Basset Studios Nevada Landscape Photography …
As species we’ve lived outdoors for around eighty percent of our existence. Far more than we have indoors. So even in–or rather especially in–the modern world, our attraction to nature is instinctive. Visceral.
We are captivated by the world before us. Painters have always known the tricks to foster that emotional connection. Time of day. Time of season. Front light. Back light. Shadows. Subtlety of hues. I try to honor in my photography the legacy of those painters upon whose shoulders I stand.
Nearly all my Nevada landscape photography and nearly every one of my Nevada scenic panoramic images have been the result of intentionally studying maps, gathering gear, collecting provisions, figuring out food, shelter, water, transportation and fuel and heading out into the vastness that is the Basin & Range of Nevada. John McPhee wrote Basin & Range in 1982 and its one of my favorite books and Nevada has become my favorite place in the west. Not every destination and subject choice nor each composition created has the same chance of making it into my final selects folders. Experience, knowledge and wisdom are often a providential mix of ingredients and have provided me with the opportunity and tools to -on occasion- turn the ordinary into the extra-ordinary. Sure, atmosphere, light, compass, and location help too, along with sunrises and sunsets and just a little bit of particulate suspended high in the sky.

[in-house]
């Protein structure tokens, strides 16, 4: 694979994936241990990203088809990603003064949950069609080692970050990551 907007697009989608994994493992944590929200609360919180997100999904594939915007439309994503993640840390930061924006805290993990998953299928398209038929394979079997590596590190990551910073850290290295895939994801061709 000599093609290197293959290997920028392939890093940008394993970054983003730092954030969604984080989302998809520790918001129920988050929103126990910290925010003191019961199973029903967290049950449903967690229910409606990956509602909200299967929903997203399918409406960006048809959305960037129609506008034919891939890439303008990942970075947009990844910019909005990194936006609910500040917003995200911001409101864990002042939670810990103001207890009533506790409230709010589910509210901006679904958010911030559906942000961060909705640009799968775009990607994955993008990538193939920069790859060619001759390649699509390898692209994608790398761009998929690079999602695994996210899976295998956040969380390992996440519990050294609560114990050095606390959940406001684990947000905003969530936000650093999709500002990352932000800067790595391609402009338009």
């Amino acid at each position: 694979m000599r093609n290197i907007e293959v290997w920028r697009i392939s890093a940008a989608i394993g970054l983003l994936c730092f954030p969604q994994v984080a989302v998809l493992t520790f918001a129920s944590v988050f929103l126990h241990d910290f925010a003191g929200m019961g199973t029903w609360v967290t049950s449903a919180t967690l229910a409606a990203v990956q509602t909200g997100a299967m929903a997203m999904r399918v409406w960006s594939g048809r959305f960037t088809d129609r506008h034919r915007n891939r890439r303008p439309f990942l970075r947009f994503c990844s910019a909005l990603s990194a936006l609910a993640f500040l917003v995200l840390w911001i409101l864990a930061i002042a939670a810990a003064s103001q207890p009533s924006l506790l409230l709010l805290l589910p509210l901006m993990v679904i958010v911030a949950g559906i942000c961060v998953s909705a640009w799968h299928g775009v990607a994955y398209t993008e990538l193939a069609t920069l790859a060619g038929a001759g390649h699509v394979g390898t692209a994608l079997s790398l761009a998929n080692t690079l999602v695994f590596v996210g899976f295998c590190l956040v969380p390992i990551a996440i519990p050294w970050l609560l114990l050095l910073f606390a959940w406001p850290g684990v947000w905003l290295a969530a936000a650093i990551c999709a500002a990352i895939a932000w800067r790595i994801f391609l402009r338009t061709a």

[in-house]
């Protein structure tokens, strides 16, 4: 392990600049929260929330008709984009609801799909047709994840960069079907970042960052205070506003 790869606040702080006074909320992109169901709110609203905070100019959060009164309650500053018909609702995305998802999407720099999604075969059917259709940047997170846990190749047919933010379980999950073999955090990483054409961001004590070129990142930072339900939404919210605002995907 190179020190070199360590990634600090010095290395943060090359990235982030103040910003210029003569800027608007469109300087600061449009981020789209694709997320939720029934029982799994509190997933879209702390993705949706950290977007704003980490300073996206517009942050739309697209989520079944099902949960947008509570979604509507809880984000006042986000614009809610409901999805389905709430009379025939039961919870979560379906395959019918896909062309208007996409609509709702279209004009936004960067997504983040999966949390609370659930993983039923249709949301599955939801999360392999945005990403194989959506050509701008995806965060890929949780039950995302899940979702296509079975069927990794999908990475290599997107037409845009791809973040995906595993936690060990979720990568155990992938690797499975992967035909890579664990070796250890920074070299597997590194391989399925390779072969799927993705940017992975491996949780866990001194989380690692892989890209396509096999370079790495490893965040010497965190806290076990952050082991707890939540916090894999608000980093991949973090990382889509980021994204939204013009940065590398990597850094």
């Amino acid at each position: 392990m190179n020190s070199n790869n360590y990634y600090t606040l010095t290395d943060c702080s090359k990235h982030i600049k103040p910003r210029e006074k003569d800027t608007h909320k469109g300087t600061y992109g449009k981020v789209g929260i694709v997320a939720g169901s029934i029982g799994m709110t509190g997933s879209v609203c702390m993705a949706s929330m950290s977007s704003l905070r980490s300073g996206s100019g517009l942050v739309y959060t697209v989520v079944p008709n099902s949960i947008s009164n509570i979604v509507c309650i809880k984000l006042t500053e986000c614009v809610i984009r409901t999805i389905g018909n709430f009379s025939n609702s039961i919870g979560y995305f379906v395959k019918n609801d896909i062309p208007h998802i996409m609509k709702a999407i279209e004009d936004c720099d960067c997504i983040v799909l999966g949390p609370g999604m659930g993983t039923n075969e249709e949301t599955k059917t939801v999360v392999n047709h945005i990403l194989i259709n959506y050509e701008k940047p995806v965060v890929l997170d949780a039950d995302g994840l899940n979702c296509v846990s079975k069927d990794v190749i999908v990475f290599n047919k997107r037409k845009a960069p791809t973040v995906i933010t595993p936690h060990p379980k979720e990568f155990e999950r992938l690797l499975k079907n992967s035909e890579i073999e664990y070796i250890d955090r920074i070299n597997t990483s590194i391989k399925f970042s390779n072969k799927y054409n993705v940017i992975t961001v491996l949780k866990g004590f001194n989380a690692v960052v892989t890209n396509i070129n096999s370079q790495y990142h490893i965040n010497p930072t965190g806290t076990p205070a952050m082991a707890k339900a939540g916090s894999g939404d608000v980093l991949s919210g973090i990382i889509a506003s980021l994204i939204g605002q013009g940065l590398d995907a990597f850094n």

The thing we said in the days of film- f8 & ‘be’ there and don’t run out of film, that also applies to photography today. 99% of a great image is being in the right place at the right time, facing the right direction and having your camera. Luck is nothing more than opportunity meeting readiness. Effort and serendipity play a role as well and are often kind masters but sometimes can be cruel voices, especially when you yearn for home and a warm bed and the clouds and the light are amazing for the third straight day and you think to yourself, “how is this next set of compositions going to improve upon what I already have on the memory cards?” So I think to myself, somedays when fishing it is okay to let a ‘big one’ off your line and back into the water … its needed to propagate the species and ensure that there’ll be more for others and for you when you decide to return another day.